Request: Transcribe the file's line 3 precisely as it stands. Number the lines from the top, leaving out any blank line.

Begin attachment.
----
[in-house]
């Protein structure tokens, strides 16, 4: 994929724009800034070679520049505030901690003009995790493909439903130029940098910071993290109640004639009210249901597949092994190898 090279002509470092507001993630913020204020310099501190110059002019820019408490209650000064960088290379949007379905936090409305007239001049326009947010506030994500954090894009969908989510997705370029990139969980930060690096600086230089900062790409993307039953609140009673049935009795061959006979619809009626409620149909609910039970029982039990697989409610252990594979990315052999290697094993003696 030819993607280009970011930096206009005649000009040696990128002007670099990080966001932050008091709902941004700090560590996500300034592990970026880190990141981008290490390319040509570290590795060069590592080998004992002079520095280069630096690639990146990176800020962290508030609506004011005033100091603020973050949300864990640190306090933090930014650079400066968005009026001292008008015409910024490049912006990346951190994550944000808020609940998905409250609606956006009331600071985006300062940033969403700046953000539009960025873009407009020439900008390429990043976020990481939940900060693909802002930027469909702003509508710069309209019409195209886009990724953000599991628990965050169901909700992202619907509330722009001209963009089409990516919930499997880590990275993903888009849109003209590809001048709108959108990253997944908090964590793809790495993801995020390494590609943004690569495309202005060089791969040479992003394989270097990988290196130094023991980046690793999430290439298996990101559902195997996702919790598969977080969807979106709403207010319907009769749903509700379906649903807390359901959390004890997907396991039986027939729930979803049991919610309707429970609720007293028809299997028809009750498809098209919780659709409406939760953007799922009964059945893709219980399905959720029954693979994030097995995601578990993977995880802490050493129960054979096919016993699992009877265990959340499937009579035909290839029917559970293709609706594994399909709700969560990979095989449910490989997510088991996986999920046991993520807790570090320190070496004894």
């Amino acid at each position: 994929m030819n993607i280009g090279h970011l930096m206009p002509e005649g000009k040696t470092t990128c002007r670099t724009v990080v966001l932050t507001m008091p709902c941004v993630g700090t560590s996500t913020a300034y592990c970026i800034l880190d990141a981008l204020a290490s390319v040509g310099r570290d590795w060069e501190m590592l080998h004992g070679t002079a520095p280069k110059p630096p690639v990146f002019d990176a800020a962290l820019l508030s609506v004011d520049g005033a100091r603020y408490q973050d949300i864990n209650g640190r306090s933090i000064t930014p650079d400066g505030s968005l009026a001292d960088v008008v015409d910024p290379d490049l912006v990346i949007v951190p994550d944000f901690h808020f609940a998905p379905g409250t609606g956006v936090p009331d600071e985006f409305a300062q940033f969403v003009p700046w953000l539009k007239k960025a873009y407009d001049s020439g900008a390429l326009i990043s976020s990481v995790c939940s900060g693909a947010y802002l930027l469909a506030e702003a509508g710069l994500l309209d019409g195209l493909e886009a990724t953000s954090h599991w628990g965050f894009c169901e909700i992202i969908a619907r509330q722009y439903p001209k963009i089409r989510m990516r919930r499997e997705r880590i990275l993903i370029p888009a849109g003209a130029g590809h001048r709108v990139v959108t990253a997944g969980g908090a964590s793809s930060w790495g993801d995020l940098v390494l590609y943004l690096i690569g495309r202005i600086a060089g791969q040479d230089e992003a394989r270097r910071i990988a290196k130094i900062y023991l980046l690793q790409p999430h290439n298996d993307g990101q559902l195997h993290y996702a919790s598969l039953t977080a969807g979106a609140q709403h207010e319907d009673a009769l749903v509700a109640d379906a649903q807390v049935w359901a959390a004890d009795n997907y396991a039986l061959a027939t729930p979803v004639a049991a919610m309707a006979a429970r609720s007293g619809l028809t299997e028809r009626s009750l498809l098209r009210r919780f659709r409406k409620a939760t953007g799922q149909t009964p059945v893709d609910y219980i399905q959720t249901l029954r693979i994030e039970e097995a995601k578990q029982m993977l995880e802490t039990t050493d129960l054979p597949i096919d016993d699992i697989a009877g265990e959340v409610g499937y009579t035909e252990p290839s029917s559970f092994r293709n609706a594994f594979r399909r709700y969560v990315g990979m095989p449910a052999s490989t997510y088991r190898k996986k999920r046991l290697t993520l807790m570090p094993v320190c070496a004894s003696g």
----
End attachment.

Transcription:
């Amino acid at each position: 994929m030819n993607i280009g090279h970011l930096m206009p002509e005649g000009k040696t470092t990128c002007r670099t724009v990080v966001l932050t507001m008091p709902c941004v993630g700090t560590s996500t913020a300034y592990c970026i800034l880190d990141a981008l204020a290490s390319v040509g310099r570290d590795w060069e501190m590592l080998h004992g070679t002079a520095p280069k110059p630096p690639v990146f002019d990176a800020a962290l820019l508030s609506v004011d520049g005033a100091r603020y408490q973050d949300i864990n209650g640190r306090s933090i000064t930014p650079d400066g505030s968005l009026a001292d960088v008008v015409d910024p290379d490049l912006v990346i949007v951190p994550d944000f901690h808020f609940a998905p379905g409250t609606g956006v936090p009331d600071e985006f409305a300062q940033f969403v003009p700046w953000l539009k007239k960025a873009y407009d001049s020439g900008a390429l326009i990043s976020s990481v995790c939940s900060g693909a947010y802002l930027l469909a506030e702003a509508g710069l994500l309209d019409g195209l493909e886009a990724t953000s954090h599991w628990g965050f894009c169901e909700i992202i969908a619907r509330q722009y439903p001209k963009i089409r989510m990516r919930r499997e997705r880590i990275l993903i370029p888009a849109g003209a130029g590809h001048r709108v990139v959108t990253a997944g969980g908090a964590s793809s930060w790495g993801d995020l940098v390494l590609y943004l690096i690569g495309r202005i600086a060089g791969q040479d230089e992003a394989r270097r910071i990988a290196k130094i900062y023991l980046l690793q790409p999430h290439n298996d993307g990101q559902l195997h993290y996702a919790s598969l039953t977080a969807g979106a609140q709403h207010e319907d009673a009769l749903v509700a109640d379906a649903q807390v049935w359901a959390a004890d009795n997907y396991a039986l061959a027939t729930p979803v004639a049991a919610m309707a006979a429970r609720s007293g619809l028809t299997e028809r009626s009750l498809l098209r009210r919780f659709r409406k409620a939760t953007g799922q149909t009964p059945v893709d609910y219980i399905q959720t249901l029954r693979i994030e039970e097995a995601k578990q029982m993977l995880e802490t039990t050493d129960l054979p597949i096919d016993d699992i697989a009877g265990e959340v409610g499937y009579t035909e252990p290839s029917s559970f092994r293709n609706a594994f594979r399909r709700y969560v990315g990979m095989p449910a052999s490989t997510y088991r190898k996986k999920r046991l290697t993520l807790m570090p094993v320190c070496a004894s003696g």